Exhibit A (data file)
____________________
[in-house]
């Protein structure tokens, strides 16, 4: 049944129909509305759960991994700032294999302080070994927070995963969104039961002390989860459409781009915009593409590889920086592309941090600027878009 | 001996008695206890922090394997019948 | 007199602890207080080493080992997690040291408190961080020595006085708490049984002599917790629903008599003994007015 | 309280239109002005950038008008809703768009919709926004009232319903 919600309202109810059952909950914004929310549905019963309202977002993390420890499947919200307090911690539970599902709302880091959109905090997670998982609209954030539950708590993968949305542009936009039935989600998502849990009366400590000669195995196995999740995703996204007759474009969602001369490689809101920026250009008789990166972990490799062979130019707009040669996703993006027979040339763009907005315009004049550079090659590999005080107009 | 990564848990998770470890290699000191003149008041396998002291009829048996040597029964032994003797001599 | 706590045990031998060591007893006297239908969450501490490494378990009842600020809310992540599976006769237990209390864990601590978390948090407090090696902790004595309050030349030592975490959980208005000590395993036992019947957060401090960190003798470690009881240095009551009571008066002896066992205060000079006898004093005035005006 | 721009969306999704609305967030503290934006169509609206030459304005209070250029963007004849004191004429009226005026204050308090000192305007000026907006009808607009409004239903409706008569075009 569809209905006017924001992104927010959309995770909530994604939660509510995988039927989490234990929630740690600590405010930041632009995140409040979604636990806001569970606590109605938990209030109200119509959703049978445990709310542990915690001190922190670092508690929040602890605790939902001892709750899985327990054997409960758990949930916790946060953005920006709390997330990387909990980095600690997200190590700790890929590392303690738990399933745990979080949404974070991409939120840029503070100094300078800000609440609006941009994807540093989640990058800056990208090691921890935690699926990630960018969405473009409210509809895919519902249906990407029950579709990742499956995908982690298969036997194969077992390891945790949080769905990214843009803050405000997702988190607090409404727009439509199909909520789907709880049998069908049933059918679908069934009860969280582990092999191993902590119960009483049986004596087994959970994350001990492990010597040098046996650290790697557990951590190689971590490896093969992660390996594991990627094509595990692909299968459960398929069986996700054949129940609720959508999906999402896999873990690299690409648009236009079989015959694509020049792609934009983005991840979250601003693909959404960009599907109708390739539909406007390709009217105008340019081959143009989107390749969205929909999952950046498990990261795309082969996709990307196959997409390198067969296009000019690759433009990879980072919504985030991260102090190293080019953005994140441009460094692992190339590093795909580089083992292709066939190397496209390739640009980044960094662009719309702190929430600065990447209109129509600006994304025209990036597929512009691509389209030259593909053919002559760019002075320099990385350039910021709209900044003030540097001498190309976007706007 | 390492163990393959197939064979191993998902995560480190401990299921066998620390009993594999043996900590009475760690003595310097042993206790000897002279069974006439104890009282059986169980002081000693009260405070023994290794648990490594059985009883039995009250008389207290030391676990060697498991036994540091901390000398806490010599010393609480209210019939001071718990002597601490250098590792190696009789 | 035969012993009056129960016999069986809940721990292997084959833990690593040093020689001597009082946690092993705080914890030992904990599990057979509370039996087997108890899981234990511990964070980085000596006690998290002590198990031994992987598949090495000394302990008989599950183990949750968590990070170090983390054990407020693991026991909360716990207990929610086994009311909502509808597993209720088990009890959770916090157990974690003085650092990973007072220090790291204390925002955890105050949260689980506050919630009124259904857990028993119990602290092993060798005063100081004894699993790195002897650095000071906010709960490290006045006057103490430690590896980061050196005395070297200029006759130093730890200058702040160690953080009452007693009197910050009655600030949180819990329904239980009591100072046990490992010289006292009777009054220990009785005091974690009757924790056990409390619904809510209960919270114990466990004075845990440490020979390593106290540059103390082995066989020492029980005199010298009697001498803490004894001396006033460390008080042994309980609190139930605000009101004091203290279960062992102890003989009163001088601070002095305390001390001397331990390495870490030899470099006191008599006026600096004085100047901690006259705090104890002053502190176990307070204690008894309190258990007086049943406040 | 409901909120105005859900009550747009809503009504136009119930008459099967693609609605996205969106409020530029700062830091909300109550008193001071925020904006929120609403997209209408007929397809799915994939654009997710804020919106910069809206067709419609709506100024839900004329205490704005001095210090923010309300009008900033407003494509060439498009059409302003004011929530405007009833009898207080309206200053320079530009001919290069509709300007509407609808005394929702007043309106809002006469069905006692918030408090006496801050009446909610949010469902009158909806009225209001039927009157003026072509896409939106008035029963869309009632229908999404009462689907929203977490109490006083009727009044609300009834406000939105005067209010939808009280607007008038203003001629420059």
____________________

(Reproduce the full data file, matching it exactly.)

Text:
[in-house]
């Protein structure tokens, strides 16, 4: 049944129909509305759960991994700032294999302080070994927070995963969104039961002390989860459409781009915009593409590889920086592309941090600027878009 | 001996008695206890922090394997019948 | 007199602890207080080493080992997690040291408190961080020595006085708490049984002599917790629903008599003994007015 | 309280239109002005950038008008809703768009919709926004009232319903 919600309202109810059952909950914004929310549905019963309202977002993390420890499947919200307090911690539970599902709302880091959109905090997670998982609209954030539950708590993968949305542009936009039935989600998502849990009366400590000669195995196995999740995703996204007759474009969602001369490689809101920026250009008789990166972990490799062979130019707009040669996703993006027979040339763009907005315009004049550079090659590999005080107009 | 990564848990998770470890290699000191003149008041396998002291009829048996040597029964032994003797001599 | 706590045990031998060591007893006297239908969450501490490494378990009842600020809310992540599976006769237990209390864990601590978390948090407090090696902790004595309050030349030592975490959980208005000590395993036992019947957060401090960190003798470690009881240095009551009571008066002896066992205060000079006898004093005035005006 | 721009969306999704609305967030503290934006169509609206030459304005209070250029963007004849004191004429009226005026204050308090000192305007000026907006009808607009409004239903409706008569075009 569809209905006017924001992104927010959309995770909530994604939660509510995988039927989490234990929630740690600590405010930041632009995140409040979604636990806001569970606590109605938990209030109200119509959703049978445990709310542990915690001190922190670092508690929040602890605790939902001892709750899985327990054997409960758990949930916790946060953005920006709390997330990387909990980095600690997200190590700790890929590392303690738990399933745990979080949404974070991409939120840029503070100094300078800000609440609006941009994807540093989640990058800056990208090691921890935690699926990630960018969405473009409210509809895919519902249906990407029950579709990742499956995908982690298969036997194969077992390891945790949080769905990214843009803050405000997702988190607090409404727009439509199909909520789907709880049998069908049933059918679908069934009860969280582990092999191993902590119960009483049986004596087994959970994350001990492990010597040098046996650290790697557990951590190689971590490896093969992660390996594991990627094509595990692909299968459960398929069986996700054949129940609720959508999906999402896999873990690299690409648009236009079989015959694509020049792609934009983005991840979250601003693909959404960009599907109708390739539909406007390709009217105008340019081959143009989107390749969205929909999952950046498990990261795309082969996709990307196959997409390198067969296009000019690759433009990879980072919504985030991260102090190293080019953005994140441009460094692992190339590093795909580089083992292709066939190397496209390739640009980044960094662009719309702190929430600065990447209109129509600006994304025209990036597929512009691509389209030259593909053919002559760019002075320099990385350039910021709209900044003030540097001498190309976007706007 | 390492163990393959197939064979191993998902995560480190401990299921066998620390009993594999043996900590009475760690003595310097042993206790000897002279069974006439104890009282059986169980002081000693009260405070023994290794648990490594059985009883039995009250008389207290030391676990060697498991036994540091901390000398806490010599010393609480209210019939001071718990002597601490250098590792190696009789 | 035969012993009056129960016999069986809940721990292997084959833990690593040093020689001597009082946690092993705080914890030992904990599990057979509370039996087997108890899981234990511990964070980085000596006690998290002590198990031994992987598949090495000394302990008989599950183990949750968590990070170090983390054990407020693991026991909360716990207990929610086994009311909502509808597993209720088990009890959770916090157990974690003085650092990973007072220090790291204390925002955890105050949260689980506050919630009124259904857990028993119990602290092993060798005063100081004894699993790195002897650095000071906010709960490290006045006057103490430690590896980061050196005395070297200029006759130093730890200058702040160690953080009452007693009197910050009655600030949180819990329904239980009591100072046990490992010289006292009777009054220990009785005091974690009757924790056990409390619904809510209960919270114990466990004075845990440490020979390593106290540059103390082995066989020492029980005199010298009697001498803490004894001396006033460390008080042994309980609190139930605000009101004091203290279960062992102890003989009163001088601070002095305390001390001397331990390495870490030899470099006191008599006026600096004085100047901690006259705090104890002053502190176990307070204690008894309190258990007086049943406040 | 409901909120105005859900009550747009809503009504136009119930008459099967693609609605996205969106409020530029700062830091909300109550008193001071925020904006929120609403997209209408007929397809799915994939654009997710804020919106910069809206067709419609709506100024839900004329205490704005001095210090923010309300009008900033407003494509060439498009059409302003004011929530405007009833009898207080309206200053320079530009001919290069509709300007509407609808005394929702007043309106809002006469069905006692918030408090006496801050009446909610949010469902009158909806009225209001039927009157003026072509896409939106008035029963869309009632229908999404009462689907929203977490109490006083009727009044609300009834406000939105005067209010939808009280607007008038203003001629420059």